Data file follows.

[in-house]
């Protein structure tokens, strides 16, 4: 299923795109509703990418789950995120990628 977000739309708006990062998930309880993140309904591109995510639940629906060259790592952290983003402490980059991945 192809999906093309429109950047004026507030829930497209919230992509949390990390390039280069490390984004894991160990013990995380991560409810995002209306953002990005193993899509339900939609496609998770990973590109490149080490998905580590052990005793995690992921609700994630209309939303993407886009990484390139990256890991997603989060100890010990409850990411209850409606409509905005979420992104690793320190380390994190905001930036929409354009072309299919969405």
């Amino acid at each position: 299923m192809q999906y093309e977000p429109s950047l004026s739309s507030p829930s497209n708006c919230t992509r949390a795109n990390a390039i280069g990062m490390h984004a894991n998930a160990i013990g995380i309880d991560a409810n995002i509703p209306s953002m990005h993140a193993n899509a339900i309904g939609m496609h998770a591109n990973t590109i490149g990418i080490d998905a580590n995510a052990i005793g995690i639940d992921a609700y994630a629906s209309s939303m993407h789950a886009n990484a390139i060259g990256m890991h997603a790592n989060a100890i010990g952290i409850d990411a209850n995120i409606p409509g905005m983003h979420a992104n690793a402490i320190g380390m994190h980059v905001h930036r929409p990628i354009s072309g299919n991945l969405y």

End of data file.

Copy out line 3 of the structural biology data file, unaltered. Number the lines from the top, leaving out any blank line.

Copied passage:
């Amino acid at each position: 299923m192809q999906y093309e977000p429109s950047l004026s739309s507030p829930s497209n708006c919230t992509r949390a795109n990390a390039i280069g990062m490390h984004a894991n998930a160990i013990g995380i309880d991560a409810n995002i509703p209306s953002m990005h993140a193993n899509a339900i309904g939609m496609h998770a591109n990973t590109i490149g990418i080490d998905a580590n995510a052990i005793g995690i639940d992921a609700y994630a629906s209309s939303m993407h789950a886009n990484a390139i060259g990256m890991h997603a790592n989060a100890i010990g952290i409850d990411a209850n995120i409606p409509g905005m983003h979420a992104n690793a402490i320190g380390m994190h980059v905001h930036r929409p990628i354009s072309g299919n991945l969405y």